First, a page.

We live in a time where men and women are getting closer and closer to equality. That implies that we can do the same tasks, tackle the same challenges, and as people, there are certain things we want and value equally. Being painted as outdated stereotypes isn't one of them. There are a lot of marketing campaigns and advertisements out there that simply baffle me as to what team thought they could sell a product by putting down half of the entire population.
Many Americans no doubt tuned in this past winter to see the Super Bowl, partially because of the actual sporting event, and partially due to the ads. The advertisement commercials have become as entertaining and looked forward to almost as much as the game itself, yet with such a high viewership, how did the Dodge monstrosity make it through? The Dodge Charger ad paints women as stifling, shrill control freaks who suffocate their boyfriends and husbands with "ridiculous" demands, and so the only way for a man to avoid becoming a castrated lap dog is to "drive the car I want to drive". My question to Dodge, and other marketing strategists, is why can't the man just drive his car for the sake of driving? Last time I checked, men haven't been repressed for untold centuries. A Charger is not some gleaming hope of redemption.
While it is annoying dealing with advertising targeting men that end up putting down women, I would argue that it is much more frustrating seeing marketing for women belittle the very audience they are trying to sell their product or service to. In this local car dealership ad car buying is a scary experience "especially for women". Excuse me? While I'm sure it is nerve wracking for everyone seeking to purchase their first car, it is anything but helpful to be told that it's worse because of your gender. Preaching this out of a smiling woman's mouth is just insulting because it seems like a pretense to cover up a sexist ad. It's okay because a woman said it, right? It's okay if you're trying to add insult to injury. The same tactic of stereotypes and silly ideas about women presented in advertisements by women can be seen in countless products across industries. Is it a product women use? Then you can bet women have been portrayed as silly in it.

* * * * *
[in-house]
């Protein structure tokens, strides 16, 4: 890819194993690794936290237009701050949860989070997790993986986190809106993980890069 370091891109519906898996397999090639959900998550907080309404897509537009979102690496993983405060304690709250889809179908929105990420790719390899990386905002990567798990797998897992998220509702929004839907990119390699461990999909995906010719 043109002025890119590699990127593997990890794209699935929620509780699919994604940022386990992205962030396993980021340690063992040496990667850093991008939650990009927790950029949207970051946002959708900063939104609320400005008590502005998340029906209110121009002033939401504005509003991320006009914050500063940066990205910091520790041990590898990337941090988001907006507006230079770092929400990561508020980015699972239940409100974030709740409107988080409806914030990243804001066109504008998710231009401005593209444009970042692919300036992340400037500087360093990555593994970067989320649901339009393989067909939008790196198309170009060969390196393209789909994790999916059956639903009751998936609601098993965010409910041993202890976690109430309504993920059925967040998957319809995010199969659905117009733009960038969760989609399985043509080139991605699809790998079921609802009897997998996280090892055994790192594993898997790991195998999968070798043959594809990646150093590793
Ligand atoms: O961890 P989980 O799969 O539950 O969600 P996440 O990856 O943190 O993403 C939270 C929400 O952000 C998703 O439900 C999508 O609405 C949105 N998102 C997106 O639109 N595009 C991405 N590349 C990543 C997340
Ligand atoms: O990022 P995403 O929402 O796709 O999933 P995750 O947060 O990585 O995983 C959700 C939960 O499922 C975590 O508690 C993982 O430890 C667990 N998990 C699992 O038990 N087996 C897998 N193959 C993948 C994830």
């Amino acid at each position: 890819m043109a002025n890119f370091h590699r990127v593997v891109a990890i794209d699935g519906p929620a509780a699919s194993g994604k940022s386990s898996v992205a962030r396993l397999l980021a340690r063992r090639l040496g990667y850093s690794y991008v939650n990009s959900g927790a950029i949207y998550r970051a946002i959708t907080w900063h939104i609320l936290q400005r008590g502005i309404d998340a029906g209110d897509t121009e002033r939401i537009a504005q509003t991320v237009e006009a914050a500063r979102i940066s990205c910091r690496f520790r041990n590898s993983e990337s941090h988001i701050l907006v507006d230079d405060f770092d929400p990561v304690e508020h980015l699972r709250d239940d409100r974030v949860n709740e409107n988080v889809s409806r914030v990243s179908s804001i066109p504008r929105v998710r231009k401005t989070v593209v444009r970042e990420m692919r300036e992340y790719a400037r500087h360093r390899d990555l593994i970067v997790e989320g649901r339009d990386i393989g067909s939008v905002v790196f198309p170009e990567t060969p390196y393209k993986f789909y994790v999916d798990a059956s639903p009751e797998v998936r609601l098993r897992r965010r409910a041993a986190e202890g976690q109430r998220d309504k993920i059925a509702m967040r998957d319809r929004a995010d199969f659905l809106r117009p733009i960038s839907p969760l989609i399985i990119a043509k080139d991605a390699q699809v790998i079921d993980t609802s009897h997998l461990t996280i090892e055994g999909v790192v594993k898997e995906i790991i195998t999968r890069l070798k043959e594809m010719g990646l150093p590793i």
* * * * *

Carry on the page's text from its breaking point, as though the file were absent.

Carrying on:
One of the refreshing breaths in the media, as far as I'm concerned, has been Sarah Haskins. Her series on InfoMania, "Target Women" is nothing short of amusing as she dissects myths and silly ideas about women in advertisements. While I love Sarah Haskins, it would be nice if she hadn't been able to have as much success with this series. Without something to make fun of, it wouldn't have been around. That would imply equal advertising now wouldn't it though. What I cannot comprehend why so few companies seem to be able to market their products without playing into outdated gender roles.
Some of the best success I have seen on the "female" product end is Dove's current real beauty campaign. The add focuses on real women of all shapes, sizes, ages and elasticities and shows what their products, shampoo, conditioner, body wash and other hygienic products, are used for in a way that highlights the product, not a negative view of the potential user. You might say, well of course it's easy for Dove to have success, their selling products to women that women already use. My response to that are some of the current Old Spice commericals. The newest one, released recently, is a play on the original "I'm on a horse" commercial. It's not the easiest thing to sell men's products to women, just ask any girl about their opinion on Axe. The Old Spice campaigns capture the opposite audience of the product's designed user and successfully entices them to the product in a positive way.
With women making up the majority of retail sales, with 83% of the market and accounting for $4 trillion of the U.S. consumption, I simply don't understand why advertising campaigns fail at marketing to women so often. I would like to see Budweiser release a commercial advertising their beer to women. If we can have women in positions of political power, women employed in scientific fields, why can't we get a little respect when it comes to private consumption?